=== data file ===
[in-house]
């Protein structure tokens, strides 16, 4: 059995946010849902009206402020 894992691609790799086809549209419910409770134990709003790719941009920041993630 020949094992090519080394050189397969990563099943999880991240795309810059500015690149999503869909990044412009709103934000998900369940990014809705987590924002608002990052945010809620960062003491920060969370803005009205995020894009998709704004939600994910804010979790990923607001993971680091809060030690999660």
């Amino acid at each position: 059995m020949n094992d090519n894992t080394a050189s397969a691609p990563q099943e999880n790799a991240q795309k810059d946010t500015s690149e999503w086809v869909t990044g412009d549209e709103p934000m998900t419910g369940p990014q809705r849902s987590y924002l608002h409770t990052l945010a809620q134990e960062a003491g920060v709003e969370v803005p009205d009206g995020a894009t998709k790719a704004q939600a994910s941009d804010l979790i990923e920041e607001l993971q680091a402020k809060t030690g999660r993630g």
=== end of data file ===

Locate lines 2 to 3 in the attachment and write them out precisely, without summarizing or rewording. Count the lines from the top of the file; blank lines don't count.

């Protein structure tokens, strides 16, 4: 059995946010849902009206402020 894992691609790799086809549209419910409770134990709003790719941009920041993630 020949094992090519080394050189397969990563099943999880991240795309810059500015690149999503869909990044412009709103934000998900369940990014809705987590924002608002990052945010809620960062003491920060969370803005009205995020894009998709704004939600994910804010979790990923607001993971680091809060030690999660």
């Amino acid at each position: 059995m020949n094992d090519n894992t080394a050189s397969a691609p990563q099943e999880n790799a991240q795309k810059d946010t500015s690149e999503w086809v869909t990044g412009d549209e709103p934000m998900t419910g369940p990014q809705r849902s987590y924002l608002h409770t990052l945010a809620q134990e960062a003491g920060v709003e969370v803005p009205d009206g995020a894009t998709k790719a704004q939600a994910s941009d804010l979790i990923e920041e607001l993971q680091a402020k809060t030690g999660r993630g």